By Chris Haring

Despite residual barriers in the wake of a recent expansion of Oregon’s Death with Dignity law, doctors are innovating ways to help affected patients.

In July 2023, Oregon was one of two states, along with Vermont, to amend the residency requirement to its Death with Dignity Act, expanding aid in dying to those who make their homes outside the state. However, as journalist Anna Katayama explains in a syndicated segment from InvestigateTV, hurdles persist for many prospective patients.

The residency requirement’s removal enables familial togetherness

Oregon’s Adam Rafalovich found himself in an unenviable position when his mother, Louise – a Northern California resident – was diagnosed with an aggressive form of cancer. Although he initially moved her into his home to accompany her through treatment, her prognosis quickly became dire. 

Thankfully, Adam says his mother was able to die by her son’s side without returning California, which would have been practically impossible in her weakened state. “It was extremely peaceful and loving, and it was a very sad moment, but it was also one of the great moments of my life because I was able to be there for her in a way that I don’t think a lot of folks get the opportunity,” he said, concluding [What was] really beautiful about the experience was that there was nothing left unsaid.”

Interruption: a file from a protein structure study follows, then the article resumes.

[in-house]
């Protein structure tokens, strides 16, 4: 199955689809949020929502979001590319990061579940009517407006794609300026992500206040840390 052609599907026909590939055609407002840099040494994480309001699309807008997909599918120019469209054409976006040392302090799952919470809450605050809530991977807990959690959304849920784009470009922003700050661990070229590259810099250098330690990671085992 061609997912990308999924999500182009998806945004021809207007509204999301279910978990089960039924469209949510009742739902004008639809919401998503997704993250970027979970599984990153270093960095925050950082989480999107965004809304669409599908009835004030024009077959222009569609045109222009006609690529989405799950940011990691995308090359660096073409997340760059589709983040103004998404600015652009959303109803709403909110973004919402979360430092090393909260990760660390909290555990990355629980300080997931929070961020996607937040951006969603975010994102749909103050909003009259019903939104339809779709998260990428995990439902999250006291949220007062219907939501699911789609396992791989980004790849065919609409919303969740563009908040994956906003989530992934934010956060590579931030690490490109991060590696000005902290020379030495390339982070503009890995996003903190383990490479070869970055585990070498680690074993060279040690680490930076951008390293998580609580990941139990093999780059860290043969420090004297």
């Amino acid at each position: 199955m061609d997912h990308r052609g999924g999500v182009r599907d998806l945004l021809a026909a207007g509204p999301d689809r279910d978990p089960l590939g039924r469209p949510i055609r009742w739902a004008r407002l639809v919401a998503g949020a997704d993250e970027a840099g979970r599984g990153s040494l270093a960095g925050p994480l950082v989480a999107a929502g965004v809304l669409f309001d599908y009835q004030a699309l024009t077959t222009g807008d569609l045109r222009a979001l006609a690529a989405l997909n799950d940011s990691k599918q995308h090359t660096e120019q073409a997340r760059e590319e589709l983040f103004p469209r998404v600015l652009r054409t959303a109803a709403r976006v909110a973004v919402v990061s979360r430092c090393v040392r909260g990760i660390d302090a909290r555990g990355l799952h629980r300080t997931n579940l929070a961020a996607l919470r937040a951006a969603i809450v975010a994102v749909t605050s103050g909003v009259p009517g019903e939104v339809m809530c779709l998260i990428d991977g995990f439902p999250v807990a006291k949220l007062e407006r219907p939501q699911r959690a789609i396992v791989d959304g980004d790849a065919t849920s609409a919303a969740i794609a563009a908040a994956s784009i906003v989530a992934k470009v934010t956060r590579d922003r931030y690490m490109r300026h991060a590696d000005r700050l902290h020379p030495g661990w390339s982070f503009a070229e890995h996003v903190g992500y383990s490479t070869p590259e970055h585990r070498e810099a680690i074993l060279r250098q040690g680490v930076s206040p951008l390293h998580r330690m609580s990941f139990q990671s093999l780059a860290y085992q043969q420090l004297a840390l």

Doctors help patients navigate remaining barriers

However, unlike the Rafalovich family, many patients who would otherwise qualify lack loved ones in Oregon or the means to pay for private accommodations. Dr. Charles Blanke, an oncologist with experience in physician-assisted death, says lingering caution among some physicians due to concerns about legal implications and finding an appropriate space are two of the biggest obstacles for prospective patients living outside the state. 

Despite the hurdles, healthcare providers like Dr. Blanke have gone the extra mile, helping connect patients with other Oregonians who selflessly offer their services and other resources. Ultimately, they understand that genuinely accessible and affordable alternatives can’t come soon enough for too many suffering patients. These heroes are building a network of support so that more Americans can experience dignity and autonomy in their final days through medical aid in dying, regardless of where they call home.

For more information on Death with Dignity in Oregon, please visit the state page on our website.

Watch the video below:

(Disclaimer: As it appears in the following story, the term “assisted suicide” is problematic and inaccurate. Correct, appropriate terms include “medical aid in dying” or “physician-assisted dying/death.” Additionally, in jurisdictions with codified Death with Dignity laws, each specifies that medical aid in dying is, in fact, not suicide, nor a means to assist in suicide, so to call it otherwise is technically and legally inaccurate.)

Challenges remain after Oregon ends residency rule for ‘Death with Dignity’ law

Published: 9/27/23